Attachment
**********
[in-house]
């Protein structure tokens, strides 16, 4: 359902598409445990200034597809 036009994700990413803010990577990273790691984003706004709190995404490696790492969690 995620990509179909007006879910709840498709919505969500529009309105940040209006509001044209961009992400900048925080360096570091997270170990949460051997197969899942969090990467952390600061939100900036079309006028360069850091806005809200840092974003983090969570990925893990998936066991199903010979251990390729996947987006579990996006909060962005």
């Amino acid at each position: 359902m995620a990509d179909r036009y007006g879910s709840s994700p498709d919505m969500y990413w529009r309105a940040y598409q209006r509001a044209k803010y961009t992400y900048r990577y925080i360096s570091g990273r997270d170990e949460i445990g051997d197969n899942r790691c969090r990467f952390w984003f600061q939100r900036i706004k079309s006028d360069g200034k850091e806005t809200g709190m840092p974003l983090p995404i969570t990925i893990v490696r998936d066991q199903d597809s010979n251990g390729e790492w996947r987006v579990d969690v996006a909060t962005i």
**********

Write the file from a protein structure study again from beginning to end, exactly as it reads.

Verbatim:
[in-house]
């Protein structure tokens, strides 16, 4: 359902598409445990200034597809 036009994700990413803010990577990273790691984003706004709190995404490696790492969690 995620990509179909007006879910709840498709919505969500529009309105940040209006509001044209961009992400900048925080360096570091997270170990949460051997197969899942969090990467952390600061939100900036079309006028360069850091806005809200840092974003983090969570990925893990998936066991199903010979251990390729996947987006579990996006909060962005």
């Amino acid at each position: 359902m995620a990509d179909r036009y007006g879910s709840s994700p498709d919505m969500y990413w529009r309105a940040y598409q209006r509001a044209k803010y961009t992400y900048r990577y925080i360096s570091g990273r997270d170990e949460i445990g051997d197969n899942r790691c969090r990467f952390w984003f600061q939100r900036i706004k079309s006028d360069g200034k850091e806005t809200g709190m840092p974003l983090p995404i969570t990925i893990v490696r998936d066991q199903d597809s010979n251990g390729e790492w996947r987006v579990d969690v996006a909060t962005i």